OpenJurist

770 F2d 549 Rogers v. Eagle Offshore Drilling Services Inc

770 F.2d 549

John Joel ROGERS and Carolyn Cox Rogers, Plaintiffs-Appellants,
v.
EAGLE OFFSHORE DRILLING SERVICES, INC. and Midland Insurance
Company, Defendants-Appellees.

No. 84-3161.

United States Court of Appeals,
Fifth Circuit.

Sept. 13, 1985.

Talbot, Sotile, Carmouche, Marchand & Marcello, Victor L. Marcello, Donaldsonville, La., for plaintiffs-appellants.

Sessions, Fishman, Rosenson, Boisfontaine & Nathan, Camilo K. Salas, III, New Orleans, La., for intervenors Hall and Callender.

Terriberry, Carroll, Yancey & Farrell, David B. Lawton, New Orleans, La., for Midland.

Appeal from the United States District Court for the Eastern District of Louisiana.

ON SUGGESTION FOR REHEARING EN BANC

(Opinion June 27, 1985, 5th Cir.1985, 764 F.2d 300)

Before JOHNSON, JOLLY and HILL, Circuit Judges.

PER CURIAM:

1

John Joel Rogers and his wife Carolyn have filed a petition for rehearing, alleging that our opinion is erroneous in several respects. We add the following comments to what we have previously said and deny their petition.

I.

2

First, the Rogers state that we erred when we stated that the evidence did not justify their requested jury charge, which was that utilizing an unsafe method of work can render a vessel unseaworthy. Indeed, we observed that no previous accident had occurred as a result of using the method at issue, and that no evidence was introduced to establish that the method itself was unsafe. We reiterated the court's previous holdings that the failure to use an available alternative method to accomplish the same work does not render a given method of performing the work unsafe.

3

The Rogers argue, however, that Robert Owen, a safety expert, testified that manually unrolling the drawworks drum was an unsafe method, and that his testimony provides sufficient evidence to justify the charge. Owen testified as follows:

4

There is a principle in safety, first that you always use mechanical means to do a manual task if you can possibly do it. And there were mechanical means available to do this job. Therefore, I feel that the practice that they were utilizing was unsafe for this reason, because they were not using a mechanical means.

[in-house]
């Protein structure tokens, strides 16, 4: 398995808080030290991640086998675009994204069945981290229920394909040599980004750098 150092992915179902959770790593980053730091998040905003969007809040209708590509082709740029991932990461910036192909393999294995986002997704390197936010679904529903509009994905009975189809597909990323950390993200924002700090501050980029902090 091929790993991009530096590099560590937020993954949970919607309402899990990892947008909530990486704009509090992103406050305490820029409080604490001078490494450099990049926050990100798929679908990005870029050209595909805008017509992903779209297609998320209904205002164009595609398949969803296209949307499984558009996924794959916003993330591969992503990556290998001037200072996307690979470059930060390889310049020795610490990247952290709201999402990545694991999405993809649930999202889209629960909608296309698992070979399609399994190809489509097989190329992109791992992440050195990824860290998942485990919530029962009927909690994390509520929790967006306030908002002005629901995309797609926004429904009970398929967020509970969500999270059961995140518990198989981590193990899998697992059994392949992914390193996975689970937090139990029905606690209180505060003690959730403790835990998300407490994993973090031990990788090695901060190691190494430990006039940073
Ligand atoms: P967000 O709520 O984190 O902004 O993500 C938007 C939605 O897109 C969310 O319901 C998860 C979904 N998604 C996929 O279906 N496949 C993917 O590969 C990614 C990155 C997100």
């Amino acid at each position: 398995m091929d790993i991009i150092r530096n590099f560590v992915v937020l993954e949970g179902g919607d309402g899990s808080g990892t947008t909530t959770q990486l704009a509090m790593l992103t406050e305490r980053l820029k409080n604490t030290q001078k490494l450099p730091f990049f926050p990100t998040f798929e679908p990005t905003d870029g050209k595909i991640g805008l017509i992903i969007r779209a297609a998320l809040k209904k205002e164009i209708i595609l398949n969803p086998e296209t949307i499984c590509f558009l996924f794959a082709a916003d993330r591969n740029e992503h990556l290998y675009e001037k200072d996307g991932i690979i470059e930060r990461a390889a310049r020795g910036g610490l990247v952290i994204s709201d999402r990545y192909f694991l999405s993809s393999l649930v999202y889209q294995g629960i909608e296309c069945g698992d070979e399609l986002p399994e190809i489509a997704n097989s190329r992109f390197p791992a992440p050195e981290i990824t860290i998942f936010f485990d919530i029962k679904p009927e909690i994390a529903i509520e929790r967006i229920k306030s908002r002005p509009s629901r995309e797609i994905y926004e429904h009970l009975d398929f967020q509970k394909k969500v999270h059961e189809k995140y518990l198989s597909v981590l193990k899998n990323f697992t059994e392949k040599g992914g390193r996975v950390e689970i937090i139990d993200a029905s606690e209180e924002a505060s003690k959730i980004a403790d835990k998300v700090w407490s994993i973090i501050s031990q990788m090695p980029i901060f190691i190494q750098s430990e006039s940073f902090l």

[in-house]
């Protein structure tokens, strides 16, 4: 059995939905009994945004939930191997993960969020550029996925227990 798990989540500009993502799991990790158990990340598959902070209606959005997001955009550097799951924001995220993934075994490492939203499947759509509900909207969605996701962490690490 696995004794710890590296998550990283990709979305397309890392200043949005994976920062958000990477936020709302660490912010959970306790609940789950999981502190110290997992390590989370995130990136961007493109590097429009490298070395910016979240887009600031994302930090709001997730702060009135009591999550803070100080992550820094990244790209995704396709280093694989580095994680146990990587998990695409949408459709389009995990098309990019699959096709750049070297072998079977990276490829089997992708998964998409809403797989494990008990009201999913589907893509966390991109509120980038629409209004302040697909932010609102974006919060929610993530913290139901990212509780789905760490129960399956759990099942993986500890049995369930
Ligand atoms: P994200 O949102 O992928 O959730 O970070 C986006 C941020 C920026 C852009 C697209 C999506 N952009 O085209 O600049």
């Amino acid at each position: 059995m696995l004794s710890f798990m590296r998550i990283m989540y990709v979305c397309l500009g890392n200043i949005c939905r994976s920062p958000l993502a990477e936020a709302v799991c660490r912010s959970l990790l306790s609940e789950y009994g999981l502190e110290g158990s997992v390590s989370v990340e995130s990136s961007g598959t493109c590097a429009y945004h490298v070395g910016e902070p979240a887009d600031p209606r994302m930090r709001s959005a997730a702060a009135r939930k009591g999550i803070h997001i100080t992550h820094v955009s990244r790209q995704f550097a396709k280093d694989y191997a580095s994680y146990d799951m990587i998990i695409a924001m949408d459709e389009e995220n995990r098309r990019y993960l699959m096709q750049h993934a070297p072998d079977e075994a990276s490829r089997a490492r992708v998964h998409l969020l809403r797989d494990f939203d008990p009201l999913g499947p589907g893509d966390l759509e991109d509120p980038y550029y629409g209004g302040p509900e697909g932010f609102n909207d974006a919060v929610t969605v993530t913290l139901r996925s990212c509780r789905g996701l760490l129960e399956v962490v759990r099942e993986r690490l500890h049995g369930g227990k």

5

The testimony of Owen establishes only that a mechanical means of "cutting and slipping" would have been a preferable method. There was no testimony that performing the work manually was, in itself, an unsafe way of performing the job. We therefore hold to our conclusion that there is no evidence that the use of a manual method aboard the EAGLE M101 was unsafe; the testimony the petitioner emphasizes established only that there were probably safer methods.

6

The second argument presented by the Rogers that merits discussion is that we erred in our alternative holding that, in any event, the substance of the Rogers' claim was adequately presented to the jury by the court's instructions. The Rogers claim that the jury instruction informed the jury only that a vessel is unseaworthy if the vessel has inadequate tools and equipment. The instructions did not inform the jury, they argue, that an unsafe method of performing an operation can render a vessel unseaworthy. We think the instructions adequately informed the jury of the nature of the Rogers' claim.

7

The court instructed the jury that a vessel was unseaworthy if it did not provide adequate tools and equipment for performing the work, and that it was the Rogers' contention that the vessel was unsafe because it did not provide an electric motor and spool to unroll the drill line; the court further instructed the jury that if it found that "the vessel was in any manner unsafe or unfit, and that such condition was a legal cause of damage to the plaintiff," the jury could find the vessel unseaworthy. The substance of the plaintiff's claim was that the vessel was unseaworthy because an alternative method of cutting and slipping should have been used. Therefore this instruction, as a whole, adequately informed the jury that if the manual means that was used was unsafe, the vessel was unseaworthy.

8

In addition to their argument that the vessel utilized an improper procedure by manually, rather than mechanically, unrolling the drawworks drum, the Rogers also claim that the vessel was unseaworthy because it utilized only two, rather than three, workmen to unroll the drum. The court instructed the jury that a vessel is unseaworthy if it fails to provide an adequate and competent crew. We similarly conclude that this instruction, in the context of the evidence presented and argument of counsel, properly presented the Rogers' claim to the jury.

II.

9

We adhere to our earlier holding that there was no evidence in this case justifying the requested charge that utilizing an improper method renders a vessel unseaworthy. We also conclude that our alternative holding that the substance of the Rogers' claim was adequately presented to the jury is correct. While we note that the court could have expressed the law more directly to the jury, its instructions were not so erroneous or unclear to constitute reversible error. Treating the suggestion for rehearing en banc as a petition for panel rehearing, it is ordered that the petition for panel rehearing is DENIED. No member of the panel nor judge in regular active service of this Court having requested that the Court be polled on rehearing en banc (Federal Rules of Appellate Procedure and Local Rule 35), the suggestion for Rehearing En Banc is DENIED.